View Full Version : question about reaction engines

raaaid

11-09-2005, 05:39 AM

i heard that in reaction engines they use nozzles to concentrate the spurt of gases

this is similar to having a fluid in a tube and half the section of the tube doubling the speed of the fluid to keep constant the volume

but you can half the section tending to 0 so youll be doubling the speed to the infinite

arent resistance of materials then the limit?

i have water in a squared tube with a section of 4 m*m and suddenly make the section 2 m*m reducing the section and the mass 4 times and increasing the speed 4 times

so if i had a mass of 1 kg at a speed of 1 m/s and decrease the nozzle 4 times i will have a mass of 0.25 kg at a speed of 4 m/s

from an initial impulse of 0.5*1kg*1*1m/s=0.5 i get an impulse of 0.5*0.25*4*4m/s=2

by decreasing the nozzle 4 times i get 4 times more kinetic energy or impulse

im just using what im taught

WWSensei

11-09-2005, 07:08 AM

Originally posted by raaaid:

i heard that in reaction engines they use nozzles to concentrate the spurt of gases

this is similar to having a fluid in a tube and half the section of the tube doubling the speed of the fluid to keep constant the volume

but you can half the section tending to 0 so youll be doubling the speed to the infinite

arent resistance of materials then the limit?

i have water in a squared tube with a section of 4 m*m and suddenly make the section 2 m*m reducing the section and the mass 4 times and increasing the speed 4 times

so if i had a mass of 1 kg at a speed of 1 m/s and decrease the nozzle 4 times i will have a mass of 0.25 kg at a speed of 4 m/s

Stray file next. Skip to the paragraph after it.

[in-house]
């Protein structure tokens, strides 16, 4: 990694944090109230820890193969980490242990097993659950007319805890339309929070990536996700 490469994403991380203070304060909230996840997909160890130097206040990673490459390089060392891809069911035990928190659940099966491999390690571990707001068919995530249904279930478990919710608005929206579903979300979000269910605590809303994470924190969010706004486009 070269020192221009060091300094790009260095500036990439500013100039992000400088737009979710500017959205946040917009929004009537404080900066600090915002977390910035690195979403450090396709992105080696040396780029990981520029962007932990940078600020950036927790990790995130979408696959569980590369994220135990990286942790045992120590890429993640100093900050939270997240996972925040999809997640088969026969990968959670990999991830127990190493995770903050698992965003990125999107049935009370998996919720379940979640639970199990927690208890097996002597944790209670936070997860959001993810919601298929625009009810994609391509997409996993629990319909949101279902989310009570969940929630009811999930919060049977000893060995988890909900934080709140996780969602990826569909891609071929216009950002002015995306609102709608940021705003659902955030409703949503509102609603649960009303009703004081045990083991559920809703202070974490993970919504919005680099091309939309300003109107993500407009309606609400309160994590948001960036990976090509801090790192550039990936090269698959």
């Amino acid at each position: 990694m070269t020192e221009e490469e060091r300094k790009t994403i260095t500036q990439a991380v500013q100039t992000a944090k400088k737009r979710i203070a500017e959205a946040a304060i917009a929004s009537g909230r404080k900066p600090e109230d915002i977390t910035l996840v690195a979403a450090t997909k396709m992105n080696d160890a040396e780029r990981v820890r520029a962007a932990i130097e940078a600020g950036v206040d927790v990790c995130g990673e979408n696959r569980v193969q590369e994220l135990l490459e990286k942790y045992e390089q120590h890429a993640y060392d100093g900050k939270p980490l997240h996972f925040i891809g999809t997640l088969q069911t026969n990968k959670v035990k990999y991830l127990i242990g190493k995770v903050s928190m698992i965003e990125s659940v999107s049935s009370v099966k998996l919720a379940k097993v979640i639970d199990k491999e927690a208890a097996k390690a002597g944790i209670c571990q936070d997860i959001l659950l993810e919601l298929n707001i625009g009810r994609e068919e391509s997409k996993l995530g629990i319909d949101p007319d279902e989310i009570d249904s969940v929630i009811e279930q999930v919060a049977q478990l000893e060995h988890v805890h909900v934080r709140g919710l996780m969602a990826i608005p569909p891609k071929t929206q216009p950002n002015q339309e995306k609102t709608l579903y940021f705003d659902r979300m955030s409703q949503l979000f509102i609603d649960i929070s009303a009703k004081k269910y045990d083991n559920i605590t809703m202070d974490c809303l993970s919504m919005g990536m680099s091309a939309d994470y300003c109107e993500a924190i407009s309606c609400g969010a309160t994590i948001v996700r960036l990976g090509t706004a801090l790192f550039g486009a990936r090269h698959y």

from an initial impulse of 0.5*1kg*1*1m/s=0.5 i get an impulse of 0.5*0.25*4*4m/s=2

by decreasing the nozzle 4 times i get 4 times more kinetic energy or impulse

im just using what im taught

Well, you are using parts of what you are taught.

You left out pressure. Kinetic energy formula is Energy = Pressure + 1/2Mass*Velocity^2

Also, nozzle efficiency isn't a linear progression. Simply reducing it's size doesn't equate to it maintaining the same efficiency. As you approach supersonic speeds air starts acting more like a solid than a gas and it's compression efficiency is very low. It's why jet engines aren't equipped with infinitely small nozzles. Not just due to material construction of the nozzles but because at some point the efficiency just drops off.

The force of generated by a rocket engine works on the formula of:

F = m(Ve)+((Pe) - (Pa))(Ae)

where m = mass flow rate, Ve is velocity, Pe is static pressure, Pa is ambient pressure and Ae is the area at nozzle exit. Best performance is achieved when ambient and ext pressures are equal. If exit pressure is less than ambient then there is a loss in thrust. If exit pressure exceeds ambient the full potential of thrust isn't reached.

For those that just went Huh?

Another to think of it is that the thrust of a rocket engine can be expressed as the imbalance of pressure forces. You have to have more pressure in the engine wanting to come than you have external pressure wanting to go in. The area of the throat of a nozzle has a direct effect on that. The thrust could be expressed as F = P*A*C where P is the internal pressure, A is the area of the nozzle and C is a thrust coeefficient. C isn't really important for this discussion but suffice to say it varies in value from 1.6 to 2.